Bogotá's left-wing mayor Gustavo Petro assumed office on 1 January 2012
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Mayor of the Month for June 2012
Mayor of Bogotá
Profile by Adriana Maciel
with research by Alidad Vassigh
2 June 2012: The election of former guerrilla Gustavo Petro as Bogotá mayor has raised hopes among Colombians that 50 years of civil war might be coming to an end. Petro, who assumed his new post on 1 January 2012, fought as a young man with the now defunct leftist M-19 rebel movement and later, as Colombian senator, became the most outspoken opponent of right-wing president Alvaro Uribe. Gustavo Petro’s hefty plurality in the Bogotá mayoral race represented a stunning victory for Colombia's democratic process and a severe setback for US Latin American policies promoted by presidents Clinton, Bush and Obama.
• The making of Gustavo Petro
• Opposition to President Alvaro Uribe
• Opposition to FARC
• Mayor of Bogota
Former guerrilla and later diplomat, Mayor Gustavo Petro was born in Cienaga de Oro, Córdoba, Colombia, in 1960. He is a graduate in economics from the Externado University of Colombia. He specialised in public administration at the School of Public Administration ESAP and gained an MA in economics at Javeriana University. He later studied Environment and Population Development at the Catholic University of Louvain, Belgium, and afterwards was awarded a PhD in New Trends in Business Administration by Salamanca University, Spain.
From 1990 to 1991 Gustavo Petro was adviser to the provincial government of Cundinamarca and later in that decade served as a diplomatic attaché at the Colombian Embassy in Belgium. Petro has been successful in several legislative elections - including the office of senator, on behalf of the Alternative Democratic Pole (ADP), in 2006. In 2009 he resigned his seat to run for the presidency of Colombia in the 2010 elections as candidate for the ADP. After achieving a credible fourth place in the elections, Petro left the party and on 30 October 2011 was elected Mayor of Bogota on behalf of the Progressive Movement for a three-year term, starting 1 January 2012.
The making of Gustavo Petro
As a teenager Gustavo Petro joined the guerilla organisation M-19*, which had its stronghold in the city of Zipaquirá. In 1981, aged of 21, Petro served as a spokesman for the city of Zipaquirá and later, between 1984 and 1986, was an independent councillor for the city.
During his 10 years with the guerrillas, Petro contributed to the construction of a neighbourhood in Zipaquirá, where he lived for two years with the poorest of families. With them he built homes and led the installation of public services through communal construction in what was known as the Bolivar 83 district.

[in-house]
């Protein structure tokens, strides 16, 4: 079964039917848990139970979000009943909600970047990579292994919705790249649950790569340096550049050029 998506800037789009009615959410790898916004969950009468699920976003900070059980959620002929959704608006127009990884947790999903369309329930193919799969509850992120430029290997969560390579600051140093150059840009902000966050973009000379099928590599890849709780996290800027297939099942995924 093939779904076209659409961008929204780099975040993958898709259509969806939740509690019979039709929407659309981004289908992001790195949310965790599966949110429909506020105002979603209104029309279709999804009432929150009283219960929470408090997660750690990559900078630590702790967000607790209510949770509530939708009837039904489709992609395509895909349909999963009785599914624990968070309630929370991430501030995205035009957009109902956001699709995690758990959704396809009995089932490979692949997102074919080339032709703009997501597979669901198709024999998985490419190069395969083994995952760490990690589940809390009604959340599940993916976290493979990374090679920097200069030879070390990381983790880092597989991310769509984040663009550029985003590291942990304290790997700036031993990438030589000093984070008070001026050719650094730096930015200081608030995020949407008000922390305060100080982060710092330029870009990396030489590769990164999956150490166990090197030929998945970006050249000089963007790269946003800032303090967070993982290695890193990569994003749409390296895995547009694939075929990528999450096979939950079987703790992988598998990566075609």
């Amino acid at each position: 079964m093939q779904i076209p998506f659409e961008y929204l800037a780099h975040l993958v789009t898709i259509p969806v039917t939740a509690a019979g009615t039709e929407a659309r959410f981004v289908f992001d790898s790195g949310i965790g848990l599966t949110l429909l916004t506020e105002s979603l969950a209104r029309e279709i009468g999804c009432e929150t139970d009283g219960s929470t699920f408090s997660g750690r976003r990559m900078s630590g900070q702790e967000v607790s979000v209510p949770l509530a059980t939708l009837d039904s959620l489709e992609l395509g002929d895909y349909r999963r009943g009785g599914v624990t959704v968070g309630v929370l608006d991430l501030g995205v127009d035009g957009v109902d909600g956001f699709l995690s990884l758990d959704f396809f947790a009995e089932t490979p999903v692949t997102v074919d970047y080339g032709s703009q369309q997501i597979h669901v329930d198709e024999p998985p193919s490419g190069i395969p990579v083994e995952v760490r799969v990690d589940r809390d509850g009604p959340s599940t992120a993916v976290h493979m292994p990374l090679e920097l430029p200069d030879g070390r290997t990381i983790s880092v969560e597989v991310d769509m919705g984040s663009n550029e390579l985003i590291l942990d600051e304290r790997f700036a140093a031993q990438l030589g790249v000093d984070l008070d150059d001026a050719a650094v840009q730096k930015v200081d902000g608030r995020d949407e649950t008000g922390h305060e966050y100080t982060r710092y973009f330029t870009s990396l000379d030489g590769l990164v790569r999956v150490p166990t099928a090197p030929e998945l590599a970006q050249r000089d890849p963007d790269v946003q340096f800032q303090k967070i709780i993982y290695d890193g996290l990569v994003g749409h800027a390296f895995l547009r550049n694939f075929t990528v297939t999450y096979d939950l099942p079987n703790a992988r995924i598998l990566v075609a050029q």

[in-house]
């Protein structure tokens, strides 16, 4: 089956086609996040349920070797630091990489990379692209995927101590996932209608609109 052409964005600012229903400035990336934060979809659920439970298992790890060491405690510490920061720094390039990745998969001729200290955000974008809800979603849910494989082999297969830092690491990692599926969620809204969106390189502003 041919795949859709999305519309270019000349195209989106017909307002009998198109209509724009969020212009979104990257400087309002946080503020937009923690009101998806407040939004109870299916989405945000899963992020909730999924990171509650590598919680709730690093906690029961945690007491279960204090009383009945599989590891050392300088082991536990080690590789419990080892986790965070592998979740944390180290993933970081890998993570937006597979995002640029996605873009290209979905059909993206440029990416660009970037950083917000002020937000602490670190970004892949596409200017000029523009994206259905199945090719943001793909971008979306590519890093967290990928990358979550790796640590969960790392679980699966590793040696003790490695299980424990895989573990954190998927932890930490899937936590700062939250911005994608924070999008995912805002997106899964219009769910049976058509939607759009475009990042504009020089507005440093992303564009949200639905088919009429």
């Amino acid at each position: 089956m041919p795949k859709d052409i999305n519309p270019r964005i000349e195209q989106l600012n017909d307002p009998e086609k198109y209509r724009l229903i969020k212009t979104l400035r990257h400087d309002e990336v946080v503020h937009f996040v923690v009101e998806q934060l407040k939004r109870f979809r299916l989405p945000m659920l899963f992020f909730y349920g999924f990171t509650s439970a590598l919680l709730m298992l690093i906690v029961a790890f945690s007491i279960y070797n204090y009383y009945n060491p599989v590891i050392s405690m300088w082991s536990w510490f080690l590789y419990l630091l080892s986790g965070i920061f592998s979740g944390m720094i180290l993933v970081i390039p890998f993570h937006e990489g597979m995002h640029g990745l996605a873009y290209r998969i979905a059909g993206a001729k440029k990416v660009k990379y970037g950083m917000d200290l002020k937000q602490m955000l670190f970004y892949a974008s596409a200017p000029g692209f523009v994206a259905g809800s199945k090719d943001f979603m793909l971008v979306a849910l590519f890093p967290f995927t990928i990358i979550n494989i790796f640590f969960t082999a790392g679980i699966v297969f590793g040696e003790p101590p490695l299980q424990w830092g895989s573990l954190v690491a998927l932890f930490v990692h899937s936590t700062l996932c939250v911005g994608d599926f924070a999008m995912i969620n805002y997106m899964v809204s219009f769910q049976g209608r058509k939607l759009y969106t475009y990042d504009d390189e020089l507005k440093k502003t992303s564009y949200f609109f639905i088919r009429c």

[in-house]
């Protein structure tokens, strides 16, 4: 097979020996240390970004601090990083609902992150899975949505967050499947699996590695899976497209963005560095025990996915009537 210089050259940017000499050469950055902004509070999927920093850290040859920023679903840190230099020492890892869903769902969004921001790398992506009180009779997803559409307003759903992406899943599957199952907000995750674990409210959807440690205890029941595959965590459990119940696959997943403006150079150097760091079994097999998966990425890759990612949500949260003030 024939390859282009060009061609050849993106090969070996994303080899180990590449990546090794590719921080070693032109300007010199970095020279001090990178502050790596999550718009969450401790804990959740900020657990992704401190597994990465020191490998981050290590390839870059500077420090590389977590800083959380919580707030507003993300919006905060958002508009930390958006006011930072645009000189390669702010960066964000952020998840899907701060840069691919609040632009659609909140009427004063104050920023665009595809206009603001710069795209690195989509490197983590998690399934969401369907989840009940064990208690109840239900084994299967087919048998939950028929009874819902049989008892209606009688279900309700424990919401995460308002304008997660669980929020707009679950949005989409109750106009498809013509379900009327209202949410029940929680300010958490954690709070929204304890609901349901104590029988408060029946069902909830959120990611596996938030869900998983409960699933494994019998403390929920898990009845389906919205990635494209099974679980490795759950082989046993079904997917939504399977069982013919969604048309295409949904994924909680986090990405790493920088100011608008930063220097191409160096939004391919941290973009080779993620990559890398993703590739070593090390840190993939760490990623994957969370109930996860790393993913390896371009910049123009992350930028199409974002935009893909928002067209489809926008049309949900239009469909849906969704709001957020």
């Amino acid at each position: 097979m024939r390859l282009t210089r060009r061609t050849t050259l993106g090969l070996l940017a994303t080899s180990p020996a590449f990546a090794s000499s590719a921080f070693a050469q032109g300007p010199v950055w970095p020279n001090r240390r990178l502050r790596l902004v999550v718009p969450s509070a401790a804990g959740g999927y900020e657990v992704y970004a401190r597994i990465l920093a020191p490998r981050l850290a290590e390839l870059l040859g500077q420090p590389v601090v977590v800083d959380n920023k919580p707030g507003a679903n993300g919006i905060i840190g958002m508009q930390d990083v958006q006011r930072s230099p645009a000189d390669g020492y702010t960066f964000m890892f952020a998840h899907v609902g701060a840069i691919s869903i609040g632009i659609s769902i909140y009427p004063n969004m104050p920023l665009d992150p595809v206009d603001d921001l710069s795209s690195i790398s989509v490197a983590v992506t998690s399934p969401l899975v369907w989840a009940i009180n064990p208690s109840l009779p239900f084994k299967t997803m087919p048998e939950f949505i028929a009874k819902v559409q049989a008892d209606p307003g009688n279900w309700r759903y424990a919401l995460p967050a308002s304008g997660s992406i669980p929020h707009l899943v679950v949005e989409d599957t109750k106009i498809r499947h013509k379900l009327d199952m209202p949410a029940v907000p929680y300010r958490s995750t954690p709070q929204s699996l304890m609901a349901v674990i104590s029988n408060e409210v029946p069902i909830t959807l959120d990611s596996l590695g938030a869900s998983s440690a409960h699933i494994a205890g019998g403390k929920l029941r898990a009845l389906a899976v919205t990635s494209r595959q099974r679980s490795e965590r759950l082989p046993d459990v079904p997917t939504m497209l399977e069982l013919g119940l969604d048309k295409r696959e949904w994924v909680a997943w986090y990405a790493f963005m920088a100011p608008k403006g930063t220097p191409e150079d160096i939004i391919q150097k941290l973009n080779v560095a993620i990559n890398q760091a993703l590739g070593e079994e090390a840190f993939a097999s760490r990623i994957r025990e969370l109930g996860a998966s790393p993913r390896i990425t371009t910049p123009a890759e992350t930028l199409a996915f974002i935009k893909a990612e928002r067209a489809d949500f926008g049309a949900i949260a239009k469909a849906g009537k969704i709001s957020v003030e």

Owing to the growing strength of the popular movement in Zipaquirá, led by the young Petro, his persecution was inevitable despite M-19 by then being a legal party. In October 1985 the neighbourhood was the victim of brutal military repression. Petro was arrested under a siege decree that took away his freedom and human rights enshrined under the Constitution of 1886. Petro was in custody for almost two years on the say-so of a Republican general.
While in jail Gustavo Petro spent his time teaching, reading and writing to hundreds of prisoners. Once freed, he established links with the guerilla leader turned politician, Gustavo Carlos Pizarro, and the former M-19 commander and now governor of Narino, Antonio Navarro, in an effort to build peace in Colombia. After the assassination of Carlos Pizarro during the presidential elections of 1990 (Pizarro was a candidate), Petro and Navarro won the elections of the Constituent National Assembly and drafted the 1991 Constitution, which is still in force and became the main platform for Petro’s 2010 bid for the presidency.
Opposition to President Alvaro Uribe
As a senator (Juy 2006 to July 2010), Petro led the opposition to the government of Alvaro Uribe, denouncing government actions as well as their political allies. In 2005, as a congressman, Petro reported that the betting entrepreneur Enilse Lopez, who is being investigated for alleged ties to the extreme right paramilitary in Colombia, had financed the campaign of President Uribe in 2002, which the government denied at the time.
However, in the campaign for re-election in 2006, President Uribe acknowledged that financial support. During Uribe's second term, Petro provoked a debate in Congress following the para-politics scandal. In February 2007 he waged a verbal war with President Alvaro Uribe, calling for the president to be disqualified from intervening in the demobilization of paramilitaries based on allegations of presumed links of the president's brother, Santiago, to a former paramilitary group known as "The Twelve Apostles" in Antioquia in the mid-1990s.
The president replied in the media, accusing Petro and members of the opposition of being "terrorists in civilian clothes" - and called for a debate. But the president decided to withdraw from such discussion two days later when Everth Bustamante and Rosemberg Pabon, two former M-19 guerrillas and former Petro comrades, but by then linked to the government of Uribe, accused Petro of being a "psychological terrorist" who "doesn’t tell the truth", asking the president to leave the fight to them. Petro replied: “I think there are terrorists wearing suits and ties and most of them are friends of President Uribe". He was referring to the growing para-politics scandal over which several members of the Congress, mostly from the ruling coalition, had been arrested.